The Chicago Chinatown is I imagine a quite smalll Chinatown compared to other cities in the US. It's well worth a visit and easy to get there using the subway. Easy to reach. I stayed for about an hour or so, checking the tourist shops with alll the Asian artifacts.
Compared to the Chinatowns of many other North American cities - particularly New York, San Francisco, and Toronto - Chicago's Chinatown can be seen as a little lame. On the other hand, I've been consistently impressed by the food they have here. There are a number of restaurants in the small Chinatown. Most are open for both lunch and dinner, and there even some dim sum places.
Overall though, it's very small and very bland compared to other Chinatowns.
The Ping Tom Memorial Park is a park in Chicago's Chinatown named after one of its most important community members. Ping Tom was a businessman who invested heavily in the formation and expansion of Chicago's Chinatown. He also worked with politicians and tried to address the needs of the Chinese community. His goal was to make Chicago's Chinatown a good place for local Chinese to live and do business. The Chinatown today is thriving with much credit owed to Ping Tom.
Ping Tom had always planned to create a park in the Chinatown however, he died before his plan could be realized. This park was later created in his memory to honor him, as well as his wishes. The park borders the river and serves as one of the Water Taxi stops.
Inside the park are a Chinese-style pavillion, a memorial bust of Ping Tom, flowers, and a playground. The park also offers an excellent view of the Chicago skyline!
I wouldnt say this is the biggest Chinatown but it is worth a visit. They have some great Chinese restaurants in here and most of all you can get some Chinese herbal stuffs too. Mostly people here they speak Cantonese and Mandarin too. Take the red line CTA and Cermak is the station that reach Chinatown.
get dim sum and then some ;)
there are 2 chinatowns in chicago, the bigger older one is in the south side around cermak and 22nd street. the other one is up north, in argyle and broadway which is more vietnamese than chinese.
Take a trip to another world just minutes away from downtown Chicago where you'll discover a vibrant historic Chicago community of over 10,000 residents. Immerse yourself in a world of new dining adventures, unique shops & colourful festivities...
Chinatown's 11 square blocks are anchored by 2 major landmarks: the massive On Leong Tong Building (1922) and Chinatown Gate (1976) @ Wentworth Ave / Cermak Road intersection. Chinatown Square (1993) is an open air mall on Archer Avenue. Here, you'll find statues of the 12 zodiacs, represented by animals, with a short personality association to the animal.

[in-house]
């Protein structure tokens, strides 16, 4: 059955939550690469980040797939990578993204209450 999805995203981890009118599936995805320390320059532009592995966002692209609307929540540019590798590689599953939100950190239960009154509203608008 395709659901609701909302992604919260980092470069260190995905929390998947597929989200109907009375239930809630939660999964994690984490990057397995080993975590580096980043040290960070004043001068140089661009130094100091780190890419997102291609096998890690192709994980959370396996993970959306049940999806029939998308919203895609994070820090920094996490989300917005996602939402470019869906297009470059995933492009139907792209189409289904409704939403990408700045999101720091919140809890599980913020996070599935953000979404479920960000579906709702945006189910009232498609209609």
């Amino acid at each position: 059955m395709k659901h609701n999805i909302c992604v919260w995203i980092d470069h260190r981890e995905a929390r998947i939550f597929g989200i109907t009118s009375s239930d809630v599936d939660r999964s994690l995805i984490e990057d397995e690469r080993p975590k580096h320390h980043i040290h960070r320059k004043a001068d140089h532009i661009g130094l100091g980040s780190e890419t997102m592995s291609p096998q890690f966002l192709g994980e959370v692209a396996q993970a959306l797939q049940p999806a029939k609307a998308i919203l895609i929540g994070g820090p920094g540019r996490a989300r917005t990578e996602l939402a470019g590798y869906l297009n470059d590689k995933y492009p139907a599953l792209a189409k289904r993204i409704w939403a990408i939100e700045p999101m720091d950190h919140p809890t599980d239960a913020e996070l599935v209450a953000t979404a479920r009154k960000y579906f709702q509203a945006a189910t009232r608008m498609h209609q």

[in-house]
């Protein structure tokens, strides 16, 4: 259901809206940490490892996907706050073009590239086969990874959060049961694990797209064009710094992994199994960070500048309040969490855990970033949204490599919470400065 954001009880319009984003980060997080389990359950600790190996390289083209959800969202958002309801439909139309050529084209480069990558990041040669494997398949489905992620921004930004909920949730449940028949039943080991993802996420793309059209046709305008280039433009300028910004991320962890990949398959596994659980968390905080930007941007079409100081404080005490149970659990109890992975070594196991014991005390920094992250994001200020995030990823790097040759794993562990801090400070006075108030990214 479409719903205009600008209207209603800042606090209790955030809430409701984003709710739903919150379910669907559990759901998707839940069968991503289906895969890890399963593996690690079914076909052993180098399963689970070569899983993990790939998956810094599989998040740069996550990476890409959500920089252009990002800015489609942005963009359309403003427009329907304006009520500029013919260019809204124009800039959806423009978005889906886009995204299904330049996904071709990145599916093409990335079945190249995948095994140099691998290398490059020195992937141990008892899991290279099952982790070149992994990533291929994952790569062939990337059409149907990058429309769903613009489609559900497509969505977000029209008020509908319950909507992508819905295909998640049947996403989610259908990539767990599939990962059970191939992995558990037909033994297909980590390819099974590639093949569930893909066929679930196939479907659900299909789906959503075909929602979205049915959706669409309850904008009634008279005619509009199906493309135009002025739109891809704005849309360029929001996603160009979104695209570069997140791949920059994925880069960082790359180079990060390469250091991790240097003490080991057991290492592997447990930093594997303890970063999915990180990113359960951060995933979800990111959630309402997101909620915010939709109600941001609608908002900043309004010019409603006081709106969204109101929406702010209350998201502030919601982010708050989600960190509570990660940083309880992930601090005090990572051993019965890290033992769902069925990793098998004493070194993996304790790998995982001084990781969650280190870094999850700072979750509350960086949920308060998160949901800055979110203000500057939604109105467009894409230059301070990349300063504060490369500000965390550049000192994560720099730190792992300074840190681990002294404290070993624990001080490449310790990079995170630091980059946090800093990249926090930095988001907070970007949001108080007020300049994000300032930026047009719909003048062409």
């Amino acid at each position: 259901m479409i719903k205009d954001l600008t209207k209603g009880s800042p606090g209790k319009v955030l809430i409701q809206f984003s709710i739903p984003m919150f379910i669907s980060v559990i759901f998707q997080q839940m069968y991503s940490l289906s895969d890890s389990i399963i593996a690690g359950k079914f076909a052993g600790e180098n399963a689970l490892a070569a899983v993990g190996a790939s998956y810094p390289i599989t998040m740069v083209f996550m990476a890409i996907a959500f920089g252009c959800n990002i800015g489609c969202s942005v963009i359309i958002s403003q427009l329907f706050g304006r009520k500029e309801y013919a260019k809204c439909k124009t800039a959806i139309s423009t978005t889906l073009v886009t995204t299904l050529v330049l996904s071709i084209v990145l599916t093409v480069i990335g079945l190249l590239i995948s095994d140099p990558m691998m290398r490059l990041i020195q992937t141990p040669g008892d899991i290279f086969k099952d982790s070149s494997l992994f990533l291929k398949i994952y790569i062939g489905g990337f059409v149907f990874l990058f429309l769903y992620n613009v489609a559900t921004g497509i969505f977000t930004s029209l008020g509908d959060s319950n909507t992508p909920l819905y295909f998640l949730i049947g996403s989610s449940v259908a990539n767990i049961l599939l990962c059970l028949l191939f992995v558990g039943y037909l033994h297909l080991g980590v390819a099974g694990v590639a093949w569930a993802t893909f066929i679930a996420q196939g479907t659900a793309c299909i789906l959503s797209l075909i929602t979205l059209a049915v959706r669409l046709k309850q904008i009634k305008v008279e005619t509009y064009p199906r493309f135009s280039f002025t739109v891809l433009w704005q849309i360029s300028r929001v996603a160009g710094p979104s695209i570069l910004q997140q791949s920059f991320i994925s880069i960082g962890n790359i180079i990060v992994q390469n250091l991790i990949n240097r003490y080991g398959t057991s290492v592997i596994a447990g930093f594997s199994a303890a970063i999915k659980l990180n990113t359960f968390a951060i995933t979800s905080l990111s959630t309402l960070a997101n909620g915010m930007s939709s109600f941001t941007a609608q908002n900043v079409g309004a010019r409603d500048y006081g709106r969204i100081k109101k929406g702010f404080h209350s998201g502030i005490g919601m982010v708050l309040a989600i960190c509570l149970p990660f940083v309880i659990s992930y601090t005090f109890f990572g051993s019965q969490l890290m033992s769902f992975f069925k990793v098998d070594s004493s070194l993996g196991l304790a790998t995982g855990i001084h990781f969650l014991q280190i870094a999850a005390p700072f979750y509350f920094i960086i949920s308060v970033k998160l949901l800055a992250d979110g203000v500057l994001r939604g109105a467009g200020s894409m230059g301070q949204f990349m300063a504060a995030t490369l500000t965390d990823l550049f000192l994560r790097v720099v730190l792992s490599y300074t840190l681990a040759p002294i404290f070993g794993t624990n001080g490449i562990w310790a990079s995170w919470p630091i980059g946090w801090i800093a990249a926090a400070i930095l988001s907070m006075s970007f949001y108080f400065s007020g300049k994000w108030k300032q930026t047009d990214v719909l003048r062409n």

Coming up event... Chinese New Year Parade - "Year of the Rooster". If you happen to be in town, join the thousands of Chicagoan's for the biggest event in Chinatown evey year. Here's the details...
Date: February 13, 2005
Time: 1pm Parade step off
Venue: Wentworth Ave, from Cermak Road to 24th Street
Chicago's Chinatown is primarily found on Cermak Rd., Wentworth Ave., and Archer Ave. The picture shows a typical Chinatown gate at the intersection of Cermak and Wentworth. The typical Chinatown street with restaurants and shops is found on Wentworth Ave. And that's all there is to Chinatown. There are no special attractions here. The shops mainly sell Chinese gifts and decorations and household items. There are a few shops that sell fresh produce and meats, but not many I think.
Chicago's Chinatown, located in a small area on the south side of the Loop, is worth a quick stop for lunch or dinner, but definitely not worth being on your list of attractions to closely visit. Although there are some nice features such as this nine dragon screen found on Cermak Rd. just off the Cermak-Chinatown Red Line station, this Chinatown is nothing compared to the Chinatowns of the west coast (e.g. San Francisco, Vancouver, ...) and not as historic as those Chinatowns. But I have to say there are some very nice restaurants which offer a diverse selection of Chinese cuisine at pretty good prices. Be sure to visit a new section of Chinatown found along Archer Ave.
For Chinese teas, herbal medicines, jade fountains, silk slippers, porcelain bibelots and more, Chinatown is the place to shop. Of course the restaurants are good, too.
Just like in New York's Chinatown, the sidewalk trash bins are often overflowing. But the colored papers and wrappers seem to make the streetscape all the more festive.
Looking for good luck in bulk? Buy a big bag of fortune cookies from one of the grocery shops!
A little piece of Asia in the USA. I like this Chinatown better than the Chinatown in New York. Specially the new structures are interesting. There are many shops and little restaurants where you can feel the typical chinese atmosphere.
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